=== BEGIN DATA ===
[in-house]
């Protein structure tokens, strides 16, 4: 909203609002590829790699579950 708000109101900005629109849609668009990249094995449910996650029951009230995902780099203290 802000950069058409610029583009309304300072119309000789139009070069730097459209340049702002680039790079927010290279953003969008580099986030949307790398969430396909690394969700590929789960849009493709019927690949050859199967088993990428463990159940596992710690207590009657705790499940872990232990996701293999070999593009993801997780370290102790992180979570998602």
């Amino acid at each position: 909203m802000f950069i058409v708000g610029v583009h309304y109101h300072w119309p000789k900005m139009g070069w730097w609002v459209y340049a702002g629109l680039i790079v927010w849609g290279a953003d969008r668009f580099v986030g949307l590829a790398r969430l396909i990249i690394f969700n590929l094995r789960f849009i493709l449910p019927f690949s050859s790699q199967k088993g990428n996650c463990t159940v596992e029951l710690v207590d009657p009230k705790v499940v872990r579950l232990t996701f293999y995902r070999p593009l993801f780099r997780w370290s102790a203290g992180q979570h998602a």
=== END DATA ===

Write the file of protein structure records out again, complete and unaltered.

[in-house]
């Protein structure tokens, strides 16, 4: 909203609002590829790699579950 708000109101900005629109849609668009990249094995449910996650029951009230995902780099203290 802000950069058409610029583009309304300072119309000789139009070069730097459209340049702002680039790079927010290279953003969008580099986030949307790398969430396909690394969700590929789960849009493709019927690949050859199967088993990428463990159940596992710690207590009657705790499940872990232990996701293999070999593009993801997780370290102790992180979570998602």
């Amino acid at each position: 909203m802000f950069i058409v708000g610029v583009h309304y109101h300072w119309p000789k900005m139009g070069w730097w609002v459209y340049a702002g629109l680039i790079v927010w849609g290279a953003d969008r668009f580099v986030g949307l590829a790398r969430l396909i990249i690394f969700n590929l094995r789960f849009i493709l449910p019927f690949s050859s790699q199967k088993g990428n996650c463990t159940v596992e029951l710690v207590d009657p009230k705790v499940v872990r579950l232990t996701f293999y995902r070999p593009l993801f780099r997780w370290s102790a203290g992180q979570h998602a």